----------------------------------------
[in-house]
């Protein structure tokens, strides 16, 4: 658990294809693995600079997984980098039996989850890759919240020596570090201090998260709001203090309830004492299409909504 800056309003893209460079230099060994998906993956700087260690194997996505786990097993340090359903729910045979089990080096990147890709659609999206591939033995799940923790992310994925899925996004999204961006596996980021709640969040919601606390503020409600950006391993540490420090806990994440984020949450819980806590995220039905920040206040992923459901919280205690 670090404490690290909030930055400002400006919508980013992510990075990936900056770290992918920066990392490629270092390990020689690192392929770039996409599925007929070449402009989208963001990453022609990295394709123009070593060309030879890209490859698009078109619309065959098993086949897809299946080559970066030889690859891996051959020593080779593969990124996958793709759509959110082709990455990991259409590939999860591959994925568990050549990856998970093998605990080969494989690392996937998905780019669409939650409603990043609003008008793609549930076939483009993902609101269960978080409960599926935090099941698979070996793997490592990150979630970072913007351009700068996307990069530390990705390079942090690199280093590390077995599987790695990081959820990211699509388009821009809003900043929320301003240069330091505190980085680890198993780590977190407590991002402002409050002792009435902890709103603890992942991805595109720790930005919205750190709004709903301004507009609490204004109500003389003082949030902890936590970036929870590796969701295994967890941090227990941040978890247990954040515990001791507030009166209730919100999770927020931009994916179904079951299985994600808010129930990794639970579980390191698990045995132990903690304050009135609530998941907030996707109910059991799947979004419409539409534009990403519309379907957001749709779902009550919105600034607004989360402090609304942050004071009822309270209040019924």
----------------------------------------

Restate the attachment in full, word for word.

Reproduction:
[in-house]
């Protein structure tokens, strides 16, 4: 658990294809693995600079997984980098039996989850890759919240020596570090201090998260709001203090309830004492299409909504 800056309003893209460079230099060994998906993956700087260690194997996505786990097993340090359903729910045979089990080096990147890709659609999206591939033995799940923790992310994925899925996004999204961006596996980021709640969040919601606390503020409600950006391993540490420090806990994440984020949450819980806590995220039905920040206040992923459901919280205690 670090404490690290909030930055400002400006919508980013992510990075990936900056770290992918920066990392490629270092390990020689690192392929770039996409599925007929070449402009989208963001990453022609990295394709123009070593060309030879890209490859698009078109619309065959098993086949897809299946080559970066030889690859891996051959020593080779593969990124996958793709759509959110082709990455990991259409590939999860591959994925568990050549990856998970093998605990080969494989690392996937998905780019669409939650409603990043609003008008793609549930076939483009993902609101269960978080409960599926935090099941698979070996793997490592990150979630970072913007351009700068996307990069530390990705390079942090690199280093590390077995599987790695990081959820990211699509388009821009809003900043929320301003240069330091505190980085680890198993780590977190407590991002402002409050002792009435902890709103603890992942991805595109720790930005919205750190709004709903301004507009609490204004109500003389003082949030902890936590970036929870590796969701295994967890941090227990941040978890247990954040515990001791507030009166209730919100999770927020931009994916179904079951299985994600808010129930990794639970579980390191698990045995132990903690304050009135609530998941907030996707109910059991799947979004419409539409534009990403519309379907957001749709779902009550919105600034607004989360402090609304942050004071009822309270209040019924």